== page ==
|The magnificent and terrifying 6th at Doonbeg|
The finished article is very much in the mould of a traditional links, with a nine out and nine back routing, meaning the prevailing wind plays a vital role in the difficulty of the course. Although predominantly a traditional links, there are a few quirks to this marvellous course. There are five par 3s and five par 5s which is not altogether common on championship courses. On one particular hole a bunker sits smack, bang in the middle of the green! To go along with the quirks there is also an endless procession of stunning holes with the signature coming at the par 3 14th. Just 111 yards from tee to green, this little devil of a hole is one of the best short holes in the country.
With the Atlantic sitting within touching distance of the course, monstrous dunes framing each hole and world class conditioning, especially in the form of the 18 perfect greens, there are few courses built in recent years that can go toe to toe with Doonbeg, making this a must play course for lovers of links golf.
Rosapenna (Sandy Hills)
Tucked away in Ireland’s North West, in County Donegal, Rosapenna has long been welcoming golfers to its fairways with the Old Tom Morris course having been in play since 1891. The addition of the Sandy Hills course in 2003 has only added to Rosapenna's reputation.
While Old Tom’s course skirts the fantastic dunes, Pat Ruddy carved his creation straight through them, shaping a monstrous tournament links on the same patch of land that so captivated Old Tom over a century ago.
|Views from Rosapenna|
From the word go you get a great feel for this course and start to understand just how tough the next few hours or your life are going to be; this course is not for the faint-hearted and could well be the most difficult in Ireland.
Each hole is framed perfectly by the towering, silver-maned dunes and as such the considerable challenge of each hole is clearly presented to the player on the tee. Straying too far off line from the tee is a real no-no as finding balls in the choppy rough, particularly atop a mountainous dune, is no easy task. Accurate approach shots are also required as the greens are well protected and often cut into the dunes or on elevated plateaux which can leave tricky pitch shots should you miss the target from the fairway.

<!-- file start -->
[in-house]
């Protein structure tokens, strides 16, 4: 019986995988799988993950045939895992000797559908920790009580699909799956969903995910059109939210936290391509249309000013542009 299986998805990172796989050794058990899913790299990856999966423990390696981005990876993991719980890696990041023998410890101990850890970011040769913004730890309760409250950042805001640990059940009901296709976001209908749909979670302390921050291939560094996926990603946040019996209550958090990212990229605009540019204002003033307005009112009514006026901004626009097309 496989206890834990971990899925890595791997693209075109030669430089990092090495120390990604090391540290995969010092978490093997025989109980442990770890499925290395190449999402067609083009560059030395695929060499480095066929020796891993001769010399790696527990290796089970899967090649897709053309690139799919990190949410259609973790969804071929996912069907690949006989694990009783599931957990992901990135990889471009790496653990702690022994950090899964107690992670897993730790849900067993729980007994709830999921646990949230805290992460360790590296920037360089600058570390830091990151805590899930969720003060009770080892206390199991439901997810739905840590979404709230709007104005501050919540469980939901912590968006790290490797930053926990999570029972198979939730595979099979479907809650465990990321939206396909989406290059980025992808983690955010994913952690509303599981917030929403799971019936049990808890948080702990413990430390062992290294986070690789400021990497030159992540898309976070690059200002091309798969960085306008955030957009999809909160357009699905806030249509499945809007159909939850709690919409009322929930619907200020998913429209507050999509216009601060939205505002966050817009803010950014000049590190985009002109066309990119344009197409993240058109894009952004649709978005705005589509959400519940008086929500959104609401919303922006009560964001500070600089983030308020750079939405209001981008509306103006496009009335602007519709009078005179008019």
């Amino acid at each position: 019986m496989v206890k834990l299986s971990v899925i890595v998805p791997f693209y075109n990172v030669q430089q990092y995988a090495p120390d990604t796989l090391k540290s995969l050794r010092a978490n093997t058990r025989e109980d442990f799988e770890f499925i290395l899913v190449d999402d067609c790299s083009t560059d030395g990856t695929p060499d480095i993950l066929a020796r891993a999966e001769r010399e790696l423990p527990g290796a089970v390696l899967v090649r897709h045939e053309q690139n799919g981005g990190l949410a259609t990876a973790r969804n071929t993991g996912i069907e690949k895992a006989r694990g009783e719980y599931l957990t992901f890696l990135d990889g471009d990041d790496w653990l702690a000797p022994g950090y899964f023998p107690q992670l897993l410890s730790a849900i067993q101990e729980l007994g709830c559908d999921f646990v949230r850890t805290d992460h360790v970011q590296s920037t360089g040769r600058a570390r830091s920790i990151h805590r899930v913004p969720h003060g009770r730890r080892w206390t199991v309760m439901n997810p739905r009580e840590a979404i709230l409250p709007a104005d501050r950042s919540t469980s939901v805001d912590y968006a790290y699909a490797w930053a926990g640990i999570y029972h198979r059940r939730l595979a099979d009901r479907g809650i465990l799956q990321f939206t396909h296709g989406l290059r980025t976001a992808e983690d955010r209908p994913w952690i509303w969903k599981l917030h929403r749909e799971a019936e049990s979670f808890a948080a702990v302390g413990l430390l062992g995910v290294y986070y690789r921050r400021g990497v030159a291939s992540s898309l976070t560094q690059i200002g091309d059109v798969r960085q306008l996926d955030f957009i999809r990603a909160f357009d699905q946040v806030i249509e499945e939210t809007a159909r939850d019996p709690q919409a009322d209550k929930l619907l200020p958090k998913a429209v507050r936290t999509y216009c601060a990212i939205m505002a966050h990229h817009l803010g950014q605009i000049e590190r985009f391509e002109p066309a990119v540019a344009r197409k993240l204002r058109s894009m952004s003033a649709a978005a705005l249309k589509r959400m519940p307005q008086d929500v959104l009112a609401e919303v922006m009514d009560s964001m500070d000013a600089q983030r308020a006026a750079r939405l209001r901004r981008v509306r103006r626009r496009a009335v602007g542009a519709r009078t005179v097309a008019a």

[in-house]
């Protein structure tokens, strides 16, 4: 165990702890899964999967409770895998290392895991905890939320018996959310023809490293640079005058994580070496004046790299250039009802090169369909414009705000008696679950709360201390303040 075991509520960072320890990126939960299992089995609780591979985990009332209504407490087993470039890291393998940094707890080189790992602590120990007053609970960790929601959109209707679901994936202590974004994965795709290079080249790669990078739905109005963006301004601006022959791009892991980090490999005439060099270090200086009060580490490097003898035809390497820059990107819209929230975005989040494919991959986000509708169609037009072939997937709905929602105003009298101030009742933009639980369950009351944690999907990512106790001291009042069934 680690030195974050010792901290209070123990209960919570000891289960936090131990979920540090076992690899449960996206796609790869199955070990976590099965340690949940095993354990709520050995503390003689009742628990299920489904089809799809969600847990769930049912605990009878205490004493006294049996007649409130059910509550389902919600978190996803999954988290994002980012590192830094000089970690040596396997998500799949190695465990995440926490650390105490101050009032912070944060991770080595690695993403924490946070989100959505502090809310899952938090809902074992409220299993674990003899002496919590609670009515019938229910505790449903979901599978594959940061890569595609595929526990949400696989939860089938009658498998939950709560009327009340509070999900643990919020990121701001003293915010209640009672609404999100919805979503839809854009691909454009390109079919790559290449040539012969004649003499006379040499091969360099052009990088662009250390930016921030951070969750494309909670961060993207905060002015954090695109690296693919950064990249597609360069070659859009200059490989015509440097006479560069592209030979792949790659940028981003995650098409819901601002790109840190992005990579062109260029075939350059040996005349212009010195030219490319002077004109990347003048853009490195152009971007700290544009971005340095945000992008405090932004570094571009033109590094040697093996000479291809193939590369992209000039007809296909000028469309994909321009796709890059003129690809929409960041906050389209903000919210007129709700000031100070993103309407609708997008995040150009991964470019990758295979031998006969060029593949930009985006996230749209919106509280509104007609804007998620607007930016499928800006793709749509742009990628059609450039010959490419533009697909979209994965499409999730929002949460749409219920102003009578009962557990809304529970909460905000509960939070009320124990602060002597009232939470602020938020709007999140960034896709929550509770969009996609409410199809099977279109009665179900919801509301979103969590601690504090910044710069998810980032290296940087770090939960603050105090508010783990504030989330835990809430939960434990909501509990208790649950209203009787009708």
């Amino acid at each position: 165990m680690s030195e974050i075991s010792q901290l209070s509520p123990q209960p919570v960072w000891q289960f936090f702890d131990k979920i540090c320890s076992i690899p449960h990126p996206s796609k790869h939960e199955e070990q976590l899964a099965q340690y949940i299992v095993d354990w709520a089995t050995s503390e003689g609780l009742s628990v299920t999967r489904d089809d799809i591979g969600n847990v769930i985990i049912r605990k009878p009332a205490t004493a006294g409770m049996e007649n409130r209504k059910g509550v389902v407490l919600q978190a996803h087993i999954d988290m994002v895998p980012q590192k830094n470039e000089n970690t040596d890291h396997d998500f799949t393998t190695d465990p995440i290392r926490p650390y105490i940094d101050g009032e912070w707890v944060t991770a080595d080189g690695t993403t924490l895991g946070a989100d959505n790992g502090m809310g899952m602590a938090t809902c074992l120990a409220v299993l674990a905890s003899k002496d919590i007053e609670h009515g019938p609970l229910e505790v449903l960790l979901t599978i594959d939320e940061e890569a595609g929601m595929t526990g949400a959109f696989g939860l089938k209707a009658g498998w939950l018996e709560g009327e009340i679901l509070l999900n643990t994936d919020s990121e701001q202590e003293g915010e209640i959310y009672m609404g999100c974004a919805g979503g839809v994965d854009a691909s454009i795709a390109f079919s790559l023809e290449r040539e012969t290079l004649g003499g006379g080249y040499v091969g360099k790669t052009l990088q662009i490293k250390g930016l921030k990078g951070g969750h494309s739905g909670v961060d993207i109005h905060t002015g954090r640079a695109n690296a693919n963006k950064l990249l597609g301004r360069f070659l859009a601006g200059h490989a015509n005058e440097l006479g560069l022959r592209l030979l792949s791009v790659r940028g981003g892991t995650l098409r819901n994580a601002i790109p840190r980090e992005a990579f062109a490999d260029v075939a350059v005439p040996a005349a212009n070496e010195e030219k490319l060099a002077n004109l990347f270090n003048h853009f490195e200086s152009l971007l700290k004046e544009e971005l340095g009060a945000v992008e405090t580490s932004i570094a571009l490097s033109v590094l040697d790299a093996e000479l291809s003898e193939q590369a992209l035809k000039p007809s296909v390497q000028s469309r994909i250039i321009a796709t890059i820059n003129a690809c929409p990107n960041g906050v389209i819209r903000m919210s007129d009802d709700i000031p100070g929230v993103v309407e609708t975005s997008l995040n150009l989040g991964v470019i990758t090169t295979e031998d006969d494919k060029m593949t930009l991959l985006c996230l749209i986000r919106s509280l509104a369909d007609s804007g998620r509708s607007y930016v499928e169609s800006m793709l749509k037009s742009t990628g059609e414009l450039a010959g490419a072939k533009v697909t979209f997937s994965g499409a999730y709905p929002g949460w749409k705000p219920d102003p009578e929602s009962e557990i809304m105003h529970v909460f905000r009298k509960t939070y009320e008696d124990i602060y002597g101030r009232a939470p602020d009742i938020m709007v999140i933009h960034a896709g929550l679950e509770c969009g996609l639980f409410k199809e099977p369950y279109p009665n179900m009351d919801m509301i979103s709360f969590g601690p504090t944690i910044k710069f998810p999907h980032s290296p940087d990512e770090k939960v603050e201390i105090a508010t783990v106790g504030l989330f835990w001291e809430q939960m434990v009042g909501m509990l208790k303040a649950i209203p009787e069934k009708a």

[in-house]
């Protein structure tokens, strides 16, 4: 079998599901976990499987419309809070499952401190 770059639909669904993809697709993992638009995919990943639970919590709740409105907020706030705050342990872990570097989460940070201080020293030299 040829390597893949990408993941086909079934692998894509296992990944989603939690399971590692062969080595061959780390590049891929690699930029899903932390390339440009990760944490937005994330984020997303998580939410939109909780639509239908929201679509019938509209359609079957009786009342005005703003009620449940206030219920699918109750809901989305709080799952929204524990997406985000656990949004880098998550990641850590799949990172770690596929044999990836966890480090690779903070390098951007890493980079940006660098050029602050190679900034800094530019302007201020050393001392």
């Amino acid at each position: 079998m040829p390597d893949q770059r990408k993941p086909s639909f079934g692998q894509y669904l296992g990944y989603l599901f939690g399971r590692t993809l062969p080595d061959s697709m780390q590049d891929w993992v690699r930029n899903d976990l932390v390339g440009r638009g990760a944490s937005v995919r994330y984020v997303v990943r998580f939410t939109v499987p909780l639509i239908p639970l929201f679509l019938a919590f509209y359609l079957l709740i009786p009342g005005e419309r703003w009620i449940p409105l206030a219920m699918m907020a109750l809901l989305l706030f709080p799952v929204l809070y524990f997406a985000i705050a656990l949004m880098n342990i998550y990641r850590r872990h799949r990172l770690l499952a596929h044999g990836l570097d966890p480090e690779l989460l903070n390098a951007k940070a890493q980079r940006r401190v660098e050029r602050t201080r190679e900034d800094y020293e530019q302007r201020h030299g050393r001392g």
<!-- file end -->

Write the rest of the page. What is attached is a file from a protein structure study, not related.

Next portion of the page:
|The long and beautiful 1st at Rosapenna Sandy Hills|
Wild, rugged and isolated, it is easy to feel wonderfully lost in the depths of the Sandy Hills Course and as you go over and through the dunes, you have the chance to soak up views of the neighbouring Old Course and the stunning surrounding landscape. Your handicap may not travel well here but if you accept the challenge, you will love Sandy Hills.
CarneThe beautifully natural Carne Golf Links is widely regarded as the late Eddie Hackett's finest creation; high praise indeed considering the much revered Waterville further down the West coast is also among his projects. Carne was recognised in 2006 as the Highest New Entry in Golf World's Top 100 golf courses and since then it has gone from strength to strength, becoming one of Ireland’s best links offerings; and yet, rather puzzlingly, this remarkable links, set in atmospheric isolation on County Mayo’s Atlantic coast, often goes unnoticed by golfers visiting the Emerald Isle.
|The par three 16th at Carne.|
|View back down the 10th to Carne's clubhouse|
If links golf floats your boat then Carne is a must. At times quirky, at times brutal, but always breathtaking.
If you are going to use my photography at least have the decency to give me a photo credit. The 1st at Ballyliffin.ReplyDelete
My humble apologies, Aidan. It was the image I was sent by Rory.Delete
Fabulous shot...love it!ReplyDelete
It's not the 1st at Ballyliffin Old, but the 8th...ReplyDelete
I wish I hadn't come by your blog as it makes me long to play some links style golf again. I've only played a couple of times, as the trips over always had another reason for being there. I can think of nothing more rewarding than to head over to Ireland just to play golf, which is going to be the reason for the next trip, by God.ReplyDelete
Enjoyed the course descriptions, hope you venture grows,
Wow! These look great! I'd love to visit these places at least once. Of course, I'd need to bring my A-game. I'm using stuff from http://shop.annestone.com/collections/putt-a-round to improve my putting in my spare time (and I do that indoors, too). It's improved quite a bit. You might want to try it yourself.ReplyDelete